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jQuery Text Overflow plugin

This jQuery plugin implements a simplified version of the CSS3 text-overflow property. The text-overflow property allows stylesheet authors to specify how and where text should be clipped. This is usually done by adding an ellipsis character "" or three dots at the point the text should be cut off. Various browsers support this property, such as Opera, Internet Explorer and Safari. Firefox unfortunately does not. However, using this plugin you can simulate this functionality (well, as close as you can get without a native implementation.)

To use it you simply call the textOverflow method on elements you want clipped. Clipping is only applied when the browser does not support it natively. The following is an example of how to clip all header elements on a page using the default plugin settings.


The textOverflow method optionally supports an options object containing: the string to use for clipping the text, and a boolean to determine whether the plugin should automatically update the clipping when a change in the document has been detected.


The options object can contain the following properties:

The string to append to the content before it is clipped. Defaults to the ellipsis character "`…`". May also contain HTML, but the string itself is not subject to being clipped.
Automatically update the clipped text when the available space for the text becomes smaller or larger. Defaults to false (because it incurs some extra costs.)
True to remove trailing white-space at the point where content is clipped. False to leave the white-space. Defaults to true.
True to add the full text as a title attribute on the clipped element. Defaults to false.
Class name to add to the element whose content is clipped. Note that elements whose content fit in the container will not have this class name added.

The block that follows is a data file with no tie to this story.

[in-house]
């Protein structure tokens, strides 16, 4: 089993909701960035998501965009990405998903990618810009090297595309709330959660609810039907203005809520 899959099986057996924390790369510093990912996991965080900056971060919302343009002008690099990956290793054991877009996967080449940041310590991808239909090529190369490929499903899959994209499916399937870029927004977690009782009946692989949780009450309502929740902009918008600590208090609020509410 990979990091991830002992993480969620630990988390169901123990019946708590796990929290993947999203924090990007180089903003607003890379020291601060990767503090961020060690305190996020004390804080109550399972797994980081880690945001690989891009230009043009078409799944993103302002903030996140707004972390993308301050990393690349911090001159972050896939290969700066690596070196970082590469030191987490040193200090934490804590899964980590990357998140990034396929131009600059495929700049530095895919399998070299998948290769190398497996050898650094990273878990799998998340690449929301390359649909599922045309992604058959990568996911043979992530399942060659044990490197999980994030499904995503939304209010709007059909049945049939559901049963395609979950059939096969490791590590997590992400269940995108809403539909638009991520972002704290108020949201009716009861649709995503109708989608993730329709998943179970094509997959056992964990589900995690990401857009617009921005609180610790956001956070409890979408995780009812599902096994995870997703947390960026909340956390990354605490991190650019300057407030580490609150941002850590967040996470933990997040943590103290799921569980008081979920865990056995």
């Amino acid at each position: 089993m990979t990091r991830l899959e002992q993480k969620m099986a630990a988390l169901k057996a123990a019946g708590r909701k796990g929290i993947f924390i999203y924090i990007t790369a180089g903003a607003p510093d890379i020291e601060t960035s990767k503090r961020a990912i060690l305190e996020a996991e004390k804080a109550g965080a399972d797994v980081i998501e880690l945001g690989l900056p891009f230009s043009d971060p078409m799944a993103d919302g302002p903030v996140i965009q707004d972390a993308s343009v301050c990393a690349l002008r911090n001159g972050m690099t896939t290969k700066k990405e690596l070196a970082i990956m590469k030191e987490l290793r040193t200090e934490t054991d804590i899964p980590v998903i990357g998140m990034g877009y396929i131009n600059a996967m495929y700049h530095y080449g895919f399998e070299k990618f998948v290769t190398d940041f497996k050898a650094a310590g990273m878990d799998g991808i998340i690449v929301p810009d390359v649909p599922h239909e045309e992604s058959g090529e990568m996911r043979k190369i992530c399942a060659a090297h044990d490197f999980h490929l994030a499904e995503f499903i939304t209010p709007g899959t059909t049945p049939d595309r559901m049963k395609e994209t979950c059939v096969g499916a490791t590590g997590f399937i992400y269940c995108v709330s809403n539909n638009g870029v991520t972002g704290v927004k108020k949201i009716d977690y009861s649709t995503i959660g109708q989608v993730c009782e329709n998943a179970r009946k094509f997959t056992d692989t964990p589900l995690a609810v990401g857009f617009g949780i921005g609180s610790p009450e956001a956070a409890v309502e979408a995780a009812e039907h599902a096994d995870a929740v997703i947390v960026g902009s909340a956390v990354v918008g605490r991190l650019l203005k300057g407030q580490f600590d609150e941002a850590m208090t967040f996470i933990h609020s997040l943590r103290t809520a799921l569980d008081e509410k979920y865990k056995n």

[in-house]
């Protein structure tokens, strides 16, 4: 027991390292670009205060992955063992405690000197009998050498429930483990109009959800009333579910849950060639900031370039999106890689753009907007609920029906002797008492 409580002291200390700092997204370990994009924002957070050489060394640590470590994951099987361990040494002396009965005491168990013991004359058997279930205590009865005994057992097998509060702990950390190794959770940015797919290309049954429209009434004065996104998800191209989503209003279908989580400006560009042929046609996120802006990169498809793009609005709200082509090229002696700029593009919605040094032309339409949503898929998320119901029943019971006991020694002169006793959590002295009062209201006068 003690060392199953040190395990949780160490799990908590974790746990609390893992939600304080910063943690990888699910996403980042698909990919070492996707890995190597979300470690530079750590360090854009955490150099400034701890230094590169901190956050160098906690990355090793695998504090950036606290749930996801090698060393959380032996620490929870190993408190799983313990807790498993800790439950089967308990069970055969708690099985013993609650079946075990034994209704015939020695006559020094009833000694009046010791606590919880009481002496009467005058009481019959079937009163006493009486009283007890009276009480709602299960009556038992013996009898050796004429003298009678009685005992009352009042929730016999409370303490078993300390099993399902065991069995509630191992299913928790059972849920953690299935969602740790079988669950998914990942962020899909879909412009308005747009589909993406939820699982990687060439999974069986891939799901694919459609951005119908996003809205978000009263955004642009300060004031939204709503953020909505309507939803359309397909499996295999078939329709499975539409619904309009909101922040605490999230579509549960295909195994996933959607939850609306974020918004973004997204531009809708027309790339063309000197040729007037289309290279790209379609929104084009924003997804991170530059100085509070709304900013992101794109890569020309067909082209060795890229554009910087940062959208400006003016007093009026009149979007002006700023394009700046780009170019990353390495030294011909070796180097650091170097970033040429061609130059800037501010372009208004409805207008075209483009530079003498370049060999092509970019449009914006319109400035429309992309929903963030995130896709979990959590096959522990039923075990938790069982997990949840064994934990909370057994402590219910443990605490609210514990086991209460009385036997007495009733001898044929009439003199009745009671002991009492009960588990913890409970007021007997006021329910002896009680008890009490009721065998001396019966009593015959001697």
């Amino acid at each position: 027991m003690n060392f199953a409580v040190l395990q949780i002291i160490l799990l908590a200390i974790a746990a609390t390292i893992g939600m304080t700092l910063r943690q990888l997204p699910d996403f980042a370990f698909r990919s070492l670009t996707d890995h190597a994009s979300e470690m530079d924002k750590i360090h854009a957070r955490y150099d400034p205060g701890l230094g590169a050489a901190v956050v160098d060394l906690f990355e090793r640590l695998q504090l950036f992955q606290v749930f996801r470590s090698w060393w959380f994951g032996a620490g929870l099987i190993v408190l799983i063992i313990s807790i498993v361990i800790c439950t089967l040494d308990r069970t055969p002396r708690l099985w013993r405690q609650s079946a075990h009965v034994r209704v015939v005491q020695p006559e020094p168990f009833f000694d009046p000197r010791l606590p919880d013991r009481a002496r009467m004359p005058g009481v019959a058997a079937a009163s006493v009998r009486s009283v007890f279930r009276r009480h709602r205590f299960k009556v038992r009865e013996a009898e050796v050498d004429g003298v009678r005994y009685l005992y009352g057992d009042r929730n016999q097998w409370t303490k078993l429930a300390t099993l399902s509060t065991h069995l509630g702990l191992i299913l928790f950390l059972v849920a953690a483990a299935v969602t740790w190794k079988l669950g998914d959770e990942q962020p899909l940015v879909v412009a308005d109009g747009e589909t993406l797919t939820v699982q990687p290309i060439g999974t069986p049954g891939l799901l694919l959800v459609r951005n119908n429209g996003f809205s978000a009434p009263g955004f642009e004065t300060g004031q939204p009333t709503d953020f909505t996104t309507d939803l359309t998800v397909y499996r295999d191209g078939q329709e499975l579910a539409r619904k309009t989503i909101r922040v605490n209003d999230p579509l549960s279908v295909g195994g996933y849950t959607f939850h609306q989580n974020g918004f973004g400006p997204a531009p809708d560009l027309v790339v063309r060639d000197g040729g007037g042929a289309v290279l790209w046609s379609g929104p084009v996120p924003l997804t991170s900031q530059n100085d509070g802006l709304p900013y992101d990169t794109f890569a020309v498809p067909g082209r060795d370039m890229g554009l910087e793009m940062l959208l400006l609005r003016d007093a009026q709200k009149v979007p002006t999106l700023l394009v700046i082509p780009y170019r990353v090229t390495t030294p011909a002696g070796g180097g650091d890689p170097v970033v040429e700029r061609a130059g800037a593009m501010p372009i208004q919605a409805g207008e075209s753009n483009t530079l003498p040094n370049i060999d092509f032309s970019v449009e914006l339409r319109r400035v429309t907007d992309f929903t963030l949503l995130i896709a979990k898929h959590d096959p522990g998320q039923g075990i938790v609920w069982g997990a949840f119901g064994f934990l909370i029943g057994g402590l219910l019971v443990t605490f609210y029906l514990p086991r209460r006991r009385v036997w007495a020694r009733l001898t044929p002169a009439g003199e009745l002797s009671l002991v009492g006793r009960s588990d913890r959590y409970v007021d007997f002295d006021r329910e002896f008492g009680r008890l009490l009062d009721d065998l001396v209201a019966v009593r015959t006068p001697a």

True to clip content only at whole word boundaries. False might clip a word anywhere. Defaults to false.

The following example shows how to replace the default ellipsis character on all list elements with a three dot version, and turn on automatic updating.

    str: '...',
    autoUpdate: true

Please see the examples page for more examples on how to use the plugin.

Frequently asked questions

Q: Does this plugin support HTML elements inside the clipped content?

A: Yes.

Q: How do I use this in combination with browsers that support the text-overflow property?

A: Simply use the CSS3 text-overflow property as you would normally, e.g.

overflow: hidden;
white-space: nowrap;
text-overflow: ellipsis;

Then also call the textOverflow plugin method on the same elements. When a browser has native support for the text-overflow property, the text overflow plugin will let the browse handle it natively, and otherwise it will apply its own text truncation code. For more details, see the CSS and JavaScript text overflow example, or the Quirkmode's article on the text-overflow property.

Q: How do I restore the original contents of the clipped elements?

A: It depends on what your use case is. If you want to show more or less of the clipped element based on browser or element resize events, simply turn the autoUpdate functionality on. If you want to manually restore the original content, you'll have to store it somewhere yourself before applying the text overflow plugin.

Q: Text overflow doesn't work when applied to hidden elements (using display: none.)

A: This is caused by the browser taking the elements out of the page flow. When an element is not in the page flow it has zero width and height. The text overflow plugin uses the width and height to calculate where to clip the text, so it can not do its work when an element is hidden. There are two approaches to work around this problem: the most simple solution is to only call the text overflow plugin after you display the hidden elements. Alternatively you could position the hidden elements offscreen and set its visibility property to hidden and then measure it.


  • Devon Govett ― Original plugin.

  • Andrew A. Kononykhin ― Bug fix for markup reset on cloned elements.

  • Micky Hulse ― Bug report on ellipsis character encoding & incorrect DOM tree truncation.

  • Edward Shtern ― Suggestions for: className, title and wholeWord options.


This plugin is licensed under the new BSD license. To summarize the license; the plugin is completely free for commercial and non-commercial use and you can do with it whatever you want, except claim it as your own work.


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